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    On a rare clear day in Central looking towards TST I could not resist taking a picture of that duck again. Sadly the duck has sailed off into new waters now. Hopefully it will come back some day. It was quite a popular attraction.

    That duck again. And again.
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    Gambling Passion

    by Assenczo Updated Mar 4, 2014

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    The Lamma island ferries are not just a deal financially, they are a window into the Chinese psyche. Here one can grasp the fact that locals are passionate about making money any possible way (the easier the better). It also becomes clear why the casino monstrosities of Macao were possible to conceive, build and saturate with customers. The favourite pastime of the ferry passengers (in this case) is not contemplating the sunset over the South China Sea, it is making money on the go, quite literally, from their fellow travelers and receiving a kick (and a buck) of it. As always there are winners and losers, both parties very visible despite the language barrier. They part amicably after the ferry docks most probably because there are no big sums involved. There is no time for many transactions; Lamma Island is not that far away for the hit of the century but surely far enough for satisfying the gambling itch.

    Sunset transaction Gambling lantern
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    • Arts and Culture

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    Noon Day Gun

    by travelswithsteve Written Dec 20, 2005

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    Sadly a Custom no more since the 1997 handover to the PRC, was the firing of the Noon Day Gun.
    Started originally as a signal by the trading house Jardine Matheson (one of the oldest trading companies in HK and still in existance today) to welcome home their ships.

    After a dissagreement with the then Govenor of HK they were made to fire the cannon at noon every day.

    Located near the Excelsior Hotel.

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  • do you like chinese tea?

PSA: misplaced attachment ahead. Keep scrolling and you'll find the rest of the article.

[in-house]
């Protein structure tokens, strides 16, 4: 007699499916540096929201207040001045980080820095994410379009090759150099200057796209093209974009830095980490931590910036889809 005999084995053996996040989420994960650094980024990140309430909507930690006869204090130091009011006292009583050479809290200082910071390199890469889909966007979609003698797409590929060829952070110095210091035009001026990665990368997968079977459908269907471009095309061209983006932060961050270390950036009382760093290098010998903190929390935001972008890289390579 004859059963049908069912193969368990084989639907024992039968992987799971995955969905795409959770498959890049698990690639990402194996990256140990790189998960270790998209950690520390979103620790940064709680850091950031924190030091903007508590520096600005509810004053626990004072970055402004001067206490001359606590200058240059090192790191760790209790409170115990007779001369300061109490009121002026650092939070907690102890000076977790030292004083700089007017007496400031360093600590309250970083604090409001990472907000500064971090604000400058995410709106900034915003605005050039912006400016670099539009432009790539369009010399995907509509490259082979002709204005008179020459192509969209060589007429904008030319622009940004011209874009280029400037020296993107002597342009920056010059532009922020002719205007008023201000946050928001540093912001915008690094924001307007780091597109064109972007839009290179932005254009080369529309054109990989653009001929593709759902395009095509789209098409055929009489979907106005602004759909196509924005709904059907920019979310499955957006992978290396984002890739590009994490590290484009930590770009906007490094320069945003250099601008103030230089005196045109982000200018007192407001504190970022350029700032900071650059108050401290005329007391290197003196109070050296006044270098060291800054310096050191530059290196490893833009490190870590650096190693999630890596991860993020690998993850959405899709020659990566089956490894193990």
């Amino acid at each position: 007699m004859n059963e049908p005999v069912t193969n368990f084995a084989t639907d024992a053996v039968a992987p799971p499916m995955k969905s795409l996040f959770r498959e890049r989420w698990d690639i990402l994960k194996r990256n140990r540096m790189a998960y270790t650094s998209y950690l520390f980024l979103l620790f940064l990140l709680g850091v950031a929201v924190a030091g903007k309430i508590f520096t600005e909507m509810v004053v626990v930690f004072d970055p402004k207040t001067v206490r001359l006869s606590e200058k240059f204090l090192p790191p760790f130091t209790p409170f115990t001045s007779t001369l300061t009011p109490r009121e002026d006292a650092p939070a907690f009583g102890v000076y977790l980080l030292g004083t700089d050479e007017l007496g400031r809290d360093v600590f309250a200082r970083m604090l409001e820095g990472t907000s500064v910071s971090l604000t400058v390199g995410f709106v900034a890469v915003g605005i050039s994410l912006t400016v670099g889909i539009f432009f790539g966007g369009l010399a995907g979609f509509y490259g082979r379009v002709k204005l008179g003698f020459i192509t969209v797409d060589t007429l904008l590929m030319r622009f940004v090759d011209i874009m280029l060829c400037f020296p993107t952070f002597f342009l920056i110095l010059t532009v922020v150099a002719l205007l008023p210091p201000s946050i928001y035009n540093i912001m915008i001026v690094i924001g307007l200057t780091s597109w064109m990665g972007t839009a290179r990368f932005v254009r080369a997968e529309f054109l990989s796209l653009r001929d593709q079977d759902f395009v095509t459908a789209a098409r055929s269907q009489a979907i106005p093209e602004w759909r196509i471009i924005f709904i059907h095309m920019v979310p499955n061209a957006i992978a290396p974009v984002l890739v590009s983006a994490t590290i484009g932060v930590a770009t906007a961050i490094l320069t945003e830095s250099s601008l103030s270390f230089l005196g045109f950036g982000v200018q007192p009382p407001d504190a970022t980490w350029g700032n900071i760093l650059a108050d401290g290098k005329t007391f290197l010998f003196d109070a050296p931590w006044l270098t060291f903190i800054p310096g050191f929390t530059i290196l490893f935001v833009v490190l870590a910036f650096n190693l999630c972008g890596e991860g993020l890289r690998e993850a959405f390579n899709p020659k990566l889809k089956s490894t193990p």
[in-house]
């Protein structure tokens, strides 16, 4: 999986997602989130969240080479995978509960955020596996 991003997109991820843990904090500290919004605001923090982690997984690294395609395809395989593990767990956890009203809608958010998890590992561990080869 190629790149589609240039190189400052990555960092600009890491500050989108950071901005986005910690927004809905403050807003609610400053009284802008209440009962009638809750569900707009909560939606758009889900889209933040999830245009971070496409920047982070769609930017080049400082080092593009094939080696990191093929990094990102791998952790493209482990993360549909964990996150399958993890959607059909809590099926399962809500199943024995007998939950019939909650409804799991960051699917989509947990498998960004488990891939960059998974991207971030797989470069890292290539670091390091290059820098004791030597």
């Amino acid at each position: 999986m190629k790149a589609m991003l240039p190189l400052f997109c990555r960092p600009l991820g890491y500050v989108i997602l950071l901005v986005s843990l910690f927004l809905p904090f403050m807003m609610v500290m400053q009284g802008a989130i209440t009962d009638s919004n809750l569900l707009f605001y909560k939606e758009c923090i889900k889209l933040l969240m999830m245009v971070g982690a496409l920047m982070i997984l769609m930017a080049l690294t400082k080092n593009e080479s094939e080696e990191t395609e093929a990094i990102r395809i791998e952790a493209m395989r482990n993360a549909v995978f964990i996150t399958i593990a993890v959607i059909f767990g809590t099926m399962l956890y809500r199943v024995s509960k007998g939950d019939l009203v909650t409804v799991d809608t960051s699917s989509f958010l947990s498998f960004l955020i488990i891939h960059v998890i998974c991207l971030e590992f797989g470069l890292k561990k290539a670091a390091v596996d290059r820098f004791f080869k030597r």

by vividvivian Written Jan 25, 2003

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    a place where displays teaware. telling the history and development the cultrure of `yum cha` (drinking chinese tea)
    NOte: it's used to be a 3-flag house, now it's a museum as well as a historical building

    teaware museum, HK Park

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    MTR FARE SAVER MACHINE.

    by swissfondue Updated May 23, 2012

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    I wandered why locals were queueing briefly to scan their Octopus cards at a machine at the start of the Mid Levels Escalator so wanting to be a pretend local I joined the queue. When I got closer I found out it is an MTR Fare Saver Machine. Yay!!!

    MTR Fare Saver machines have been placed at various locations to reward people who choose to walk to certain designated MTR stations rather than take buses or taxis. The machines are located a few hundred metres from the designated station (in my case Sheung Wan, Central or Hong Kong) and allow Adult Octopus Card holders a discount of HK$2 on their next journey from the listed station provided the journey is made on the same day. The machine automatically adjusts the balance on the Octopus Card once you enter the designated station.

    The majority of these machines are not in tourist areas but I have also seen one at Harbour City Shopping Centre - designated stations to apply discount are Tsim Sha Tsui and Austin.

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    Escalator Etiquette

    by swissfondue Written Dec 11, 2012

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    As you shuffle onto the escalator as part of the frantic activity at any MTR station or shopping mall, just remember your escalator etiquette and move to the RIGHT HAND SIDE. That is unless you are in somewhat of a hurry and want to save a few seconds by climbing up the left hand side.

    Right for relax for a few seconds or left for leaving in a hurry! Also be mindful that Hong Kong escalators move fairly quickly in comparison to other cities so take note of the announcements and...PLEASE HOLD THE HANDRAIL.

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    Terms and words used in HK

    by budapest8 Updated Oct 26, 2007

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    Ah-Ba - father (affectionate term)
    amah - house maid
    ban mui - Filipina (derogatory term)
    Cantonesecatty - Chinese unit of weight; approx. 1.33 lb/0.7 kg
    CMB - China Motor Bus; HK bus company known for reckless drivers
    choi sum - delicious Chinese vegetable
    cognac - as advertised, something to be consumed only in the presence of men
    congee - rice porridge
    conservative - in HK context, someone whose politics are somewhere to the right of Attila the Hun
    Consumer Council - HK government body that investigates retail fraud
    daai paai dong - low-priced street-side restaurant
    dim sum - tasty dumplings served literally a la carte, on carts wheeled table-to-table in Chinese restaurants.
    Disco Bay - Discovery Bay
    Discovery Bay - bland, antiseptic housing development on Lantau Island
    dollar 1 - Hong Kong dollar (HK$1.00) = US$0.13 r
    expat/expatriate - normally refers to Caucasian residents of Hong Kong
    faan gwailo - more belligerent term than gwailo
    fung shui - Chinese traditional belief in good fortune in relation to geographical alignment of structures; used by HK immigrants abroad to explain cutting down every tree in sight
    Giordano - clothing retailer founded by Jimmy Lai, an outspoken critic of Beijing
    Green card - identity card given to legal immigrants by the USA government (by the way, it isn’t really green)

    Hong Kong Island Star Ferry terminal OCT 2007